YIPIYoung Information Pages Internet Corp
YIPIYouth in Policing Initiative (Canada)
YIPIYayasan Insan Pengasih Indonesia (Indonesian rehabilitation foundation)
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References in periodicals archive ?
At the 2011 launch, two former YIPI participants also spoke about their experiences in the program two years earlier.
YIPI is, in many ways, a remarkable and remarkably successful program that can help to address the often contentious relationship between marginalized youth and police.
In what follows, we will examine how programs such as YIPI, which set out to meet the social and economic needs of "at-risk youth" and build positive police-youth relations, from the critical race theory perspective, can be interpreted to show how the program actually operates to entrench and privilege the institutional interests of policing.
We go on to discuss how the YIPI summer employment program is premised on a need to guide, govern, and surveil young people from priority areas, and, in the process, protect and advance the material, moral, and psychological interests of the police.
Youth programs, such as YIPI, engage in this type of work to the extent that they stress individual responsibility and proper conduct as prerequisites to accessing opportunities which are considered necessary to improving the life chances, or potential success, of marginalized youth.
As a program, YIPI claims to provide an opportunity to youth that will also work in the interests of the police in ways that help to not only improve relations between police and marginalized youth but also to promote the Toronto Police Service as a potential career option--an "employer of choice." This can be considered interest-convergence, a concept that, first articulated by Derrick Bell (1980), proposes that measures promoting racial progress are only accommodated to the degree that they also support elite white interests.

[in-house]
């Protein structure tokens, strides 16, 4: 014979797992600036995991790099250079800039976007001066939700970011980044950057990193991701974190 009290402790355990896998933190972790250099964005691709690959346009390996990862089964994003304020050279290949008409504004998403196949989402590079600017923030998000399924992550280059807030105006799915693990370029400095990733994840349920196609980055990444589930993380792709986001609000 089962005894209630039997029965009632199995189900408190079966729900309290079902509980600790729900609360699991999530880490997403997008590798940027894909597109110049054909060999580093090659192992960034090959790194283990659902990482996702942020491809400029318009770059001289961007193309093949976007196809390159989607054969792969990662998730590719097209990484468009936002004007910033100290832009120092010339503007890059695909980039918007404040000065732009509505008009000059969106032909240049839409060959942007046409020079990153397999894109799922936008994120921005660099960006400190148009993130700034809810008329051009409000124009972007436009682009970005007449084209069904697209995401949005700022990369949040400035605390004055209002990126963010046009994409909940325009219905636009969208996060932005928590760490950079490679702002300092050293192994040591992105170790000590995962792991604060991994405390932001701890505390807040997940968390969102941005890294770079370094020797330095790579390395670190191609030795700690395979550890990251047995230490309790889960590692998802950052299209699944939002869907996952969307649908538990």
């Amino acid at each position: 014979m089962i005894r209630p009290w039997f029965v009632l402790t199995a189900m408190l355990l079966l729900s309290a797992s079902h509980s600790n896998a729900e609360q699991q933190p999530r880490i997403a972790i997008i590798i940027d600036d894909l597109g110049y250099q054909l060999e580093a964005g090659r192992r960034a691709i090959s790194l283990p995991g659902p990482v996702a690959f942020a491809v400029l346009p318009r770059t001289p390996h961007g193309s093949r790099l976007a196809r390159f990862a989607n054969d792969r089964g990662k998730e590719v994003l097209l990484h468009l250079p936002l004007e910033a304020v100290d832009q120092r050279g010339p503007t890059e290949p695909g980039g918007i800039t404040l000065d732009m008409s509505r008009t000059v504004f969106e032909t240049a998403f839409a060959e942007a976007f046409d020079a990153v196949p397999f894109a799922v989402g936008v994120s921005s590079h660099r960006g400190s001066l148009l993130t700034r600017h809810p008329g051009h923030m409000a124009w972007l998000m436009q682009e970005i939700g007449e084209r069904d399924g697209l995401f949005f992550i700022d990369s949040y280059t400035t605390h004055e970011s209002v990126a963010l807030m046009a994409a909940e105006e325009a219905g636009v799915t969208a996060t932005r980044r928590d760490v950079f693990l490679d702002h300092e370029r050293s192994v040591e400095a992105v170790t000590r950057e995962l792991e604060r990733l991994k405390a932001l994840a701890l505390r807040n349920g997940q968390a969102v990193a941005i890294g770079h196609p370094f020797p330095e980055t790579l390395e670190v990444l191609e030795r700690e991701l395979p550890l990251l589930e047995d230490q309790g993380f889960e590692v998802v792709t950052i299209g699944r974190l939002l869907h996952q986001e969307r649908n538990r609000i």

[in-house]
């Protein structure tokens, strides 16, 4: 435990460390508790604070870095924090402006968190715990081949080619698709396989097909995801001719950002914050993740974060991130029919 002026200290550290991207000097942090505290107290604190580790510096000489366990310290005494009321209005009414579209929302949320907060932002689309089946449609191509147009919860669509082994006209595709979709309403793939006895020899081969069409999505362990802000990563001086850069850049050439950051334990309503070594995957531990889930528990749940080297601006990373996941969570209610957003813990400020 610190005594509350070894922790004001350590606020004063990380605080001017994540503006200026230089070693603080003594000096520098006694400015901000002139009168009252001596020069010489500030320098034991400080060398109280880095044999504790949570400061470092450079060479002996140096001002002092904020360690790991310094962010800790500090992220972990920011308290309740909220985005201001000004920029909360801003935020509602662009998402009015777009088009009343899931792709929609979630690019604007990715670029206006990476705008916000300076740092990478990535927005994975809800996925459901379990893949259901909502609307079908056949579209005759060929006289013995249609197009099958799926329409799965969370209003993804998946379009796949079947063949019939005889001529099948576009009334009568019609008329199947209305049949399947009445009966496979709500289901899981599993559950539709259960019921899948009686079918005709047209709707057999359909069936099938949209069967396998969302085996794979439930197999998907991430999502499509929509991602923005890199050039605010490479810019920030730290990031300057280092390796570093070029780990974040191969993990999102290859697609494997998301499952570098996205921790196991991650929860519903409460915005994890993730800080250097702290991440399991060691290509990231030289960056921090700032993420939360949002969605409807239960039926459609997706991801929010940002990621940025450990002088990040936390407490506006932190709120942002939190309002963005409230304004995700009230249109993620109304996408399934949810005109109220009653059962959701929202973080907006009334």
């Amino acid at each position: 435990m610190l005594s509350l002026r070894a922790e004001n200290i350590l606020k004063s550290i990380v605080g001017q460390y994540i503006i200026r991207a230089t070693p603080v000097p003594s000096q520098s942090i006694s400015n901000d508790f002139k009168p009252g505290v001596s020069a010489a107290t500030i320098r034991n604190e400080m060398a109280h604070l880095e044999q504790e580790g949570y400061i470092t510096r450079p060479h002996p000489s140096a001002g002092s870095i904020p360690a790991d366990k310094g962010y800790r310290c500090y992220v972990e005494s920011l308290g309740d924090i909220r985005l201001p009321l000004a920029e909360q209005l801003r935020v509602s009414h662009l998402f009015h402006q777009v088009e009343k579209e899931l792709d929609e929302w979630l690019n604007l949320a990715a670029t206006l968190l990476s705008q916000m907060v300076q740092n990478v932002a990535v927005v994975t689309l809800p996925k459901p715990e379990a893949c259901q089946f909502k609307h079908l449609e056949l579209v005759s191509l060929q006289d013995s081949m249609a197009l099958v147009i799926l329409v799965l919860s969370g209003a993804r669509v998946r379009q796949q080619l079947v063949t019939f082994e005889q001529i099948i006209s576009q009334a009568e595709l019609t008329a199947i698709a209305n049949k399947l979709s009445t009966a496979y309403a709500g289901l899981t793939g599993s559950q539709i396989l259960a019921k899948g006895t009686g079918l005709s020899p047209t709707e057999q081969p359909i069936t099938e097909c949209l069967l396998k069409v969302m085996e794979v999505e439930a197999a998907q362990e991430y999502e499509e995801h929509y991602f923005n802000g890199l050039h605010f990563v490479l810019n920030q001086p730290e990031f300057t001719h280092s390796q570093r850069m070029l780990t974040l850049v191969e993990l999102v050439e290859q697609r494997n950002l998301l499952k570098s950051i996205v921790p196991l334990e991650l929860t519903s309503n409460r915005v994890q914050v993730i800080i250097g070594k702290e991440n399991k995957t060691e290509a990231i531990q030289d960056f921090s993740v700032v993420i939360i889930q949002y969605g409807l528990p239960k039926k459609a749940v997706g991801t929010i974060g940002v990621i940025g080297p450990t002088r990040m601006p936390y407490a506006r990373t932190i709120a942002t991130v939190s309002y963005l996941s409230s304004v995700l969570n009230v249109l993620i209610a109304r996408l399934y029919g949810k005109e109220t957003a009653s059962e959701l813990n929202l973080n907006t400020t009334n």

Programs and measures, such as YIPI, that are designed to mutually benefit youth and police, are not necessarily bad.
The Youth in Policing Initiative (YIPI), established in 2006, is a program funded in partnership with the Ministry of Children and Youth Services, the Toronto Police Services Board, and the Toronto Police Service.
YIPI was initially conceived as a response to the social and employment needs of marginalized youth who reside in Toronto's priority areas, and was occasioned, in part, by the concerns of 2005--the so-called "summer of the gun"--when some 52 homicides involving guns occurred in Toronto.
In this context, YIPI is a program that seeks to enhance the relationship between marginalized youth and the police and, by extension, police and these priority-designated communities.
YIPIs have already been buying homes in Bulgaria, Spain and Turkey.
Mr Morris says YIPIs are buying for a number of reasons, to get on the property ladder, to snap up a really good holiday home in a hot country, to generate some kind of rental income or as a long term investment.